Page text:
Kent State Professors Use Satellite Imagery to Better Understand the Landscape of the Cambodian Genocide
Kent State University recently received a $330,000 grant from the National Science Foundation to use historical satellite imagery and archival research to study landscapes of mass violence in Cambodia during and after the regime of the Khmer Rouge from 1975 to 1979.
The collaborative project, led by Kent State Geography Professors James Tyner, Ph.D., and Mandy Munro-Stasiuk, Ph.D., in the College of Arts and Sciences, will focus on the interconnections of environmental degradation, deforestation and mass violence during and after armed conflict.
“This research has important implications for all post-conflict societies in that resource scarcities, including that of water, are assumed to lead to more conflict in the future,” Tyner said. “We need to understand how and why violence sometimes comes about through peace building.”
Following five years of civil war in Cambodia, the Communist Party of Kampuchea, also known as Khmer Rouge, massacred 2 million Cambodians while ruling the country from 1975 to 1979. The Khmer Rouge attempted to boost rice production through irrigation by forcing millions of people into the countryside to work on the irrigation systems, which included the construction of dikes, canals and dams along with prisons and mass graves. These attempts at agriculture reform and rationing led to widespread famine, including the deaths of a million people.
“The Khmer Rouge era is contemporarily viewed as an aberration or a violent blip that is now discounted, but that’s the wrong way to look at it,” Tyner said. “We need a case study.”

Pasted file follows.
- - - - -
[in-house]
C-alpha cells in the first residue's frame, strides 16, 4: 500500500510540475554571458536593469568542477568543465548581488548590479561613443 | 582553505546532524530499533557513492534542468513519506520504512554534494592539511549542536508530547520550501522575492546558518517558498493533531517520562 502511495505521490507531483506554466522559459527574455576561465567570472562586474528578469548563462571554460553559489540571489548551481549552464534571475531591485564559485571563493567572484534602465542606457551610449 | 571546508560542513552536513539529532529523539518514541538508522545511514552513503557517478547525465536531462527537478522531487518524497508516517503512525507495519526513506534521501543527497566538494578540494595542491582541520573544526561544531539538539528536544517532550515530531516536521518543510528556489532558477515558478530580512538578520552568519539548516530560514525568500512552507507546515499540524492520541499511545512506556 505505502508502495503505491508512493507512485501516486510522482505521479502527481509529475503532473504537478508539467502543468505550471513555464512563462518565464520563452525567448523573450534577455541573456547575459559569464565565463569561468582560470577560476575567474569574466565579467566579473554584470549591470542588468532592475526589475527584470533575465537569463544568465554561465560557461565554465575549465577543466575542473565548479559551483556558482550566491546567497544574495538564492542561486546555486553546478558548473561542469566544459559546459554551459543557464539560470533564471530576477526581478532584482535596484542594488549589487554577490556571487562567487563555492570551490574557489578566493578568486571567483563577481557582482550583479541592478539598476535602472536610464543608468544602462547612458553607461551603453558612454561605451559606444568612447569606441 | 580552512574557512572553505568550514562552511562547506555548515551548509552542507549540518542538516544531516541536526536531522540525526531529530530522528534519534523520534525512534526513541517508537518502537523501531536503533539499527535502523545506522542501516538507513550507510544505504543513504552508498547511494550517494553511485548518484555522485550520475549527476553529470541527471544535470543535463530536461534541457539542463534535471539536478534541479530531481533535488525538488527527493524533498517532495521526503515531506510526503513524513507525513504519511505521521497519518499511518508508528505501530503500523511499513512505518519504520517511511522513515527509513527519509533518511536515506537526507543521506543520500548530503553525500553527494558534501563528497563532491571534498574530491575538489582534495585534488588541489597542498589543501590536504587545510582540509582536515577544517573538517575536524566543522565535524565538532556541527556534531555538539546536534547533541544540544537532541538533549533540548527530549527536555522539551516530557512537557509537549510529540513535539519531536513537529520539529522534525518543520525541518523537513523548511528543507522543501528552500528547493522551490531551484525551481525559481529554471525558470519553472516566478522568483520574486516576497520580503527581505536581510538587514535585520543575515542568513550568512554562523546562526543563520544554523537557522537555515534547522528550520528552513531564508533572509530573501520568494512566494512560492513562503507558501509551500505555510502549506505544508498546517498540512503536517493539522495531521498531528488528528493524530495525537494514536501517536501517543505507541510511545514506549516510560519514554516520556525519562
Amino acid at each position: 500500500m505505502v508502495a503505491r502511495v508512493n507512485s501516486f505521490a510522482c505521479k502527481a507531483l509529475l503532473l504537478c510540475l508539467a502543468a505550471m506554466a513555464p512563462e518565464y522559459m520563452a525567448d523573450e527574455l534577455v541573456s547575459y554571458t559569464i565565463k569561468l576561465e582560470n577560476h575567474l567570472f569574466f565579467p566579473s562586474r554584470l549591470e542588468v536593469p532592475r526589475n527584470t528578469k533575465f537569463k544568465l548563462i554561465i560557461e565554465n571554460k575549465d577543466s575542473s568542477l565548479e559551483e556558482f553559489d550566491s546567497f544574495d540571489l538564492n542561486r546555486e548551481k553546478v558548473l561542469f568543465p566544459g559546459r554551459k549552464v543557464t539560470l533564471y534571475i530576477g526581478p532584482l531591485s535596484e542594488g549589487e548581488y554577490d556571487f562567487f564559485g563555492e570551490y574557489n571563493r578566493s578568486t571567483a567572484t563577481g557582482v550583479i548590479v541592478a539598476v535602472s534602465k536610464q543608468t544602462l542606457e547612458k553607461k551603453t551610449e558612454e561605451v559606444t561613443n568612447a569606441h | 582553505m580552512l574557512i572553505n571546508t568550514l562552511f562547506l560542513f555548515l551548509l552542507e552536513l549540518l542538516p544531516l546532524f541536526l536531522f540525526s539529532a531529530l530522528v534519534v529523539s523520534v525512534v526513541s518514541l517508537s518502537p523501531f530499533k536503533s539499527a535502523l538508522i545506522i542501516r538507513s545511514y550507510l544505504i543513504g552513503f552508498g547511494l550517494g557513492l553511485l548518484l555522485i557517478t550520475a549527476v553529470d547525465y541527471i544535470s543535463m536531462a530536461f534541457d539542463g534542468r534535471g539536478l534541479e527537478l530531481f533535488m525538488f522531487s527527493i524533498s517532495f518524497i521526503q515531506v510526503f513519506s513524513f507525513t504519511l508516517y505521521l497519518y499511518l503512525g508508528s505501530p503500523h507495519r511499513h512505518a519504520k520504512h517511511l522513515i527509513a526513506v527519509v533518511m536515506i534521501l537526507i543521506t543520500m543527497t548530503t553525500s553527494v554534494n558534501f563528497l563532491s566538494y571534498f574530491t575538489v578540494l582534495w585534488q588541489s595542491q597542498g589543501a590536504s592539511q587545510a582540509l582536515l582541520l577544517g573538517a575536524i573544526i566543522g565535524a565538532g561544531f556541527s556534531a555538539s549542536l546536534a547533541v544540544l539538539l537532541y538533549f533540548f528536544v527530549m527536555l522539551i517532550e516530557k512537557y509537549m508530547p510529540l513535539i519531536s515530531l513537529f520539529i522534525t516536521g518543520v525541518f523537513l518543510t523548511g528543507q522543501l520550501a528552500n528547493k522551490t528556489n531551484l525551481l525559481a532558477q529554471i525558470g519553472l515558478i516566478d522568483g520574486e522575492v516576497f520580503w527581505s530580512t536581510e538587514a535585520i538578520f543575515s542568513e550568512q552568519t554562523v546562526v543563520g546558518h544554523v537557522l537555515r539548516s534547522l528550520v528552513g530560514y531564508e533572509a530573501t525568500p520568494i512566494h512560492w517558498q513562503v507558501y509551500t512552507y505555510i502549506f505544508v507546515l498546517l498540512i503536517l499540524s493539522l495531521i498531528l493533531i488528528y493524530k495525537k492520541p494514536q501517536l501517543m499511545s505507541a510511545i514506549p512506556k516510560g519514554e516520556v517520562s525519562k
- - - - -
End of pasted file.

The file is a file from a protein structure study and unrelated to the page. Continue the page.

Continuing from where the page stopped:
This summer, Tyner and Munro-Stasiuk will conduct field research in Cambodia with two Kent State geography graduate students. They want to better understand how and why programs and policies designed to augment both water and food security in the aftermath of civil war may actually facilitate further conflict and violence.
“It is widely understood that water management issues have a bearing on post-conflict societies,” Tyner said. “However, much of the literature presumes that armed conflict contributes to the destruction of these schemes whereas peace-building efforts improve such schemes. This relationship is not so straightforward, in that many post-conflict practices may lead to renewed, but altered, forms of conflict and violence.”
Through both Landsat and KH-9 spy satellite imagery dating back to 1972 and other more recent geospatial technologies, Munro-Stasiuk is currently trying to identify the locations of various Khmer Rouge construction projects and determine how they were built, why they were built and what happened there. The researchers also hope to gain insight on the locations of mass graves.
“Through the satellite imagery, we are seeing the genocide and famine in progress,” Munro-Stasiuk said.
For Tyner, this project is a continuation of research he has been conducting for more than 20 years and includes several expeditions to Cambodia to study the violence that occurred in Cambodia’s “killing fields.” This research also helps the Documentation Center of Cambodia (DC-Cam), an independent Cambodian research institute, piece together the locations and conditions that led to the genocide.
“This is part of a larger research project, which is a reconstruction of the day-to-day economy and political economy during the Khmer Rouge in Cambodia, which hasn’t been done yet,” Tyner said.
Throughout the course of this project, two Kent State geography graduate students, both recruited from Cambodia by Tyner, will be able to contribute through firsthand research to the documentation and empirical interpretation of the genocide. Savina Sirik and Sokvisal Kimsroy, who both lost family members during the Khmer Rouge era, were selected based on their knowledge of the Cambodian genocide.
“When I travel there (Cambodia) and see the landscape, I see green rice fields by a dike and water in the villages which now looks like an ideal rural setting not associated with mass violence, forced labor, death, starvation and disease,” Tyner said. “The tragic events of Cambodia are not marked like they would be here in the U.S., so many of them are unaware of their history. The people who live there live within the memory, yet there is still little understanding of why it happened. So, we need to understand and explain what the Khmer Rouge was trying to do.”
For more information about Kent State’s Department of Geography, visit www.kent.edu/geography.
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